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Neil Armstrong remembered by John Glenn, NASA head

August 26, 2012 |  5:40 am


Top NASA officials and former astronauts praised the late Neil Armstrong on Saturday, saying he made a major mark on space exploration.

"When I think of Neil, I think of someone who for our country was dedicated enough to dare greatly," John Glenn, the the first American to orbit the Earth, said in an interview with the Associated Press. "He showed a skill and dedication that was just exemplary. I'll miss him not only for that but just as a close personal friend."

NASA administrator Charles Bolden added in a statement:  "As long as there are history books, Neil Armstrong will be included in them. Besides being one of America's greatest explorers, Neil carried himself with grace and humility that was an example to us all."

Armstrong became the first person to set foot on the moon, on July 20, 1969, when he said: "That's one small step for man; one giant leap for mankind."

The grainy black-and-white television images of him taking his first lunar stroll were watched by an estimated 600 million people worldwide — and firmly established him as one of the great heroes of the 20th century.

Armstrong, who had heart surgery in early August, died Saturday in Cincinnati at 82, said NASA spokesman Bob Jacobs. The cause was complications from cardiovascular procedures, his family announced.

PHOTOS: Neil Armstrong | 1930-2012

He was never comfortable with celebrity he saw as an accident of fate, for stepping on the moon ahead of fellow astronaut Edwin "Buzz" Aldrin. The reticent, self-effacing Armstrong would shun the spotlight for much of the rest of his life.

In a rare public appearance, in 2000, Armstrong cast himself in another light: "I am, and ever will be, a white-sock, pocket-protector, nerdy engineer."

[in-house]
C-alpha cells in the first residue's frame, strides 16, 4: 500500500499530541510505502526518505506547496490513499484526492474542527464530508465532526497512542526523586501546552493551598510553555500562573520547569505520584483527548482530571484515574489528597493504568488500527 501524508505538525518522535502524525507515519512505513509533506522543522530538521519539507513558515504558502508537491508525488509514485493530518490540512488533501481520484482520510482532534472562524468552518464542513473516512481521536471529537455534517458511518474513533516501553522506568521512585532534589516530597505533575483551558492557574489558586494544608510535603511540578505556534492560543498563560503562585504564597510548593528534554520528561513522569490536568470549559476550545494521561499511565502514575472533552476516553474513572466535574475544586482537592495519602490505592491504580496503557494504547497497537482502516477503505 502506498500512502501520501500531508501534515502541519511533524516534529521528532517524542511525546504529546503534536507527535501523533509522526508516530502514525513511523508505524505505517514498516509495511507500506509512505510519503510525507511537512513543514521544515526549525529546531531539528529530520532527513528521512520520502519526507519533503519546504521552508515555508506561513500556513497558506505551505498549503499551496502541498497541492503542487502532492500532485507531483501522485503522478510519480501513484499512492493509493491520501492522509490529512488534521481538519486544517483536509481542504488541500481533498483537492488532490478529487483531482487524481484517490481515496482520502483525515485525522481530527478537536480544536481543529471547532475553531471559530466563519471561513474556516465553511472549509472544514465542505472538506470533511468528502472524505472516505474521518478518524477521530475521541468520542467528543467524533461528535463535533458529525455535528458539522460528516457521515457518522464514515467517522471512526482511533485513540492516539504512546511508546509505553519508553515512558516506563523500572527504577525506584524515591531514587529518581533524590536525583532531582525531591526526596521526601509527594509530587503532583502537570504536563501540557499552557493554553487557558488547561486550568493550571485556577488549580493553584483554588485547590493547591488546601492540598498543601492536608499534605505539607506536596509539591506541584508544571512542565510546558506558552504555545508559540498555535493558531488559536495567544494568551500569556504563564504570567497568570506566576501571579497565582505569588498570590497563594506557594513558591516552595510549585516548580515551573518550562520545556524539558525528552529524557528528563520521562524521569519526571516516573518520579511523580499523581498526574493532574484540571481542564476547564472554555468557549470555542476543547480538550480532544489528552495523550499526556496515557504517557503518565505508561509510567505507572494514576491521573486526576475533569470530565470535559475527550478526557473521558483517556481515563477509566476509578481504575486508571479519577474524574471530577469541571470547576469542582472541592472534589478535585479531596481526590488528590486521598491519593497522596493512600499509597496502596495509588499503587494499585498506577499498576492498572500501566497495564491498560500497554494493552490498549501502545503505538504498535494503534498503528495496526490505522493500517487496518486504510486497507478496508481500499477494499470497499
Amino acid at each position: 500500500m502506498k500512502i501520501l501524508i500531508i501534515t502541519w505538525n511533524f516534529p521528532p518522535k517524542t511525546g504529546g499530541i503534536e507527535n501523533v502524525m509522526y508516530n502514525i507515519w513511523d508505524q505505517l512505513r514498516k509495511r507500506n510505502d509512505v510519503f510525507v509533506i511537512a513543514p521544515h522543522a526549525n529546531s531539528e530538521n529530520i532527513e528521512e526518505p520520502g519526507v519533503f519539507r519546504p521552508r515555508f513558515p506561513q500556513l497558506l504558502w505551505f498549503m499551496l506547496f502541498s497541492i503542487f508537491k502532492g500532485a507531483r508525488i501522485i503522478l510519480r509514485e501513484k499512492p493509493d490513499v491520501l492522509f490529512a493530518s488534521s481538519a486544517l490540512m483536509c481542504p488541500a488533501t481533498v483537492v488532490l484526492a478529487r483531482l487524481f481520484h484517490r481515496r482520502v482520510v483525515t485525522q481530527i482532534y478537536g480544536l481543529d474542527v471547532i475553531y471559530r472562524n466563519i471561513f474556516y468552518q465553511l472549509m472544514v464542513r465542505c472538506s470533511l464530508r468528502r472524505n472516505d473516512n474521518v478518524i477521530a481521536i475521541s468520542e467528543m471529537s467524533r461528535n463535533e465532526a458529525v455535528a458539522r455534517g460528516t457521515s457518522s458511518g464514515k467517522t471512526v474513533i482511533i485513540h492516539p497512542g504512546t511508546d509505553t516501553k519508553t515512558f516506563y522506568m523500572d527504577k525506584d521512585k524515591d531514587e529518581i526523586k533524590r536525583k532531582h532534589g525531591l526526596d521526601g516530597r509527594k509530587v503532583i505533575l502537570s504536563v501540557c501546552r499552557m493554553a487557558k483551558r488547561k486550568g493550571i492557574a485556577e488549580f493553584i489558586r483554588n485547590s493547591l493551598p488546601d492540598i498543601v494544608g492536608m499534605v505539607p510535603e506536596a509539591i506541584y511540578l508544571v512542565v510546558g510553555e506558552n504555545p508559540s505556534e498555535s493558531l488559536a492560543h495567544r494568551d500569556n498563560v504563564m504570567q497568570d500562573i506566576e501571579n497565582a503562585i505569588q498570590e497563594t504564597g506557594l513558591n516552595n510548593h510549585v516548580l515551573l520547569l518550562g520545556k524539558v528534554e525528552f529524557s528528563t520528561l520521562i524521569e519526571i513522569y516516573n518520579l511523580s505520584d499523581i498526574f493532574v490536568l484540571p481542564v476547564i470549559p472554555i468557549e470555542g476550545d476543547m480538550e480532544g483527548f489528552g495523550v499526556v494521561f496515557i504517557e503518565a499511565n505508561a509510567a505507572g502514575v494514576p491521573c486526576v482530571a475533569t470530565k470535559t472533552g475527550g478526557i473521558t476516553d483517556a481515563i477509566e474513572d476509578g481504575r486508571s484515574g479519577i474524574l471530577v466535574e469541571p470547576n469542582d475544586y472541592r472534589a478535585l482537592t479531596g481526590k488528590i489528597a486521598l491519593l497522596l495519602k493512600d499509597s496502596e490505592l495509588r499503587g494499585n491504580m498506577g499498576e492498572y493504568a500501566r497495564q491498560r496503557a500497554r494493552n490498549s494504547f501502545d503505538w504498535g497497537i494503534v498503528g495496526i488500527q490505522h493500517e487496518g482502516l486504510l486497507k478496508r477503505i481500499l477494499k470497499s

President Obama said in a statement: "Michelle and I were deeply saddened to hear about the passing of Neil Armstrong."

"Neil was among the greatest of American heroes -- not just of his time, but of all time. When he and his fellow crew members lifted off aboard Apollo 11 in 1969, they carried with them the aspirations of an entire nation. 

PHOTOS: Neil Armstrong dead at 82

"They set out to show the world that the American spirit can see beyond what seems unimaginable -- that with enough drive and ingenuity, anything is possible. And when Neil stepped foot on the surface of the moon for the first time, he delivered a moment of human achievement that will never be forgotten.

"Today, Neil's spirit of discovery lives on in all the men and women who have devoted their lives to exploring the unknown -- including those who are ensuring that we reach higher and go further in space. That legacy will endure -- sparked by a man who taught us the enormous power of one small step."

Neil Armstrong’s loved ones said they were “heartbroken” to share the news that the former astronaut and first person to step foot on the moon had died Saturday of complications from heart surgery. Armstrong was 82.

“Neil was our loving husband, father, grandfather, brother and friend,” the family statement said. “As much as Neil cherished his privacy, he always appreciated the expressions of goodwill from people around the world and from all walks of life.
“While we mourn the loss of a very good man, we also celebrate his remarkable life and hope that it serves as an example to young people around the world to work hard to make their dreams come true, to be willing to explore and push the limits, and to selflessly serve a cause greater than themselves.
“For those who may ask what they can do to honor Neil, we have a simple request. Honor his example of service, accomplishment and modesty, and the next time you walk outside on a clear night and see the moon smiling down at you, think of Neil Armstrong and give him a wink.”

PHOTOS: Apollo 11 mission


Neil Armstrong's family: Honor his example of service

Neil Armstrong died of complications after heart surgery

Celebrity reactions to Neil Armstrong's death

Neil Armstrong, first man to walk on the moon, is dead at 82

-- Times staff writers  

Photo: Neil Armstrong. Credit: NASA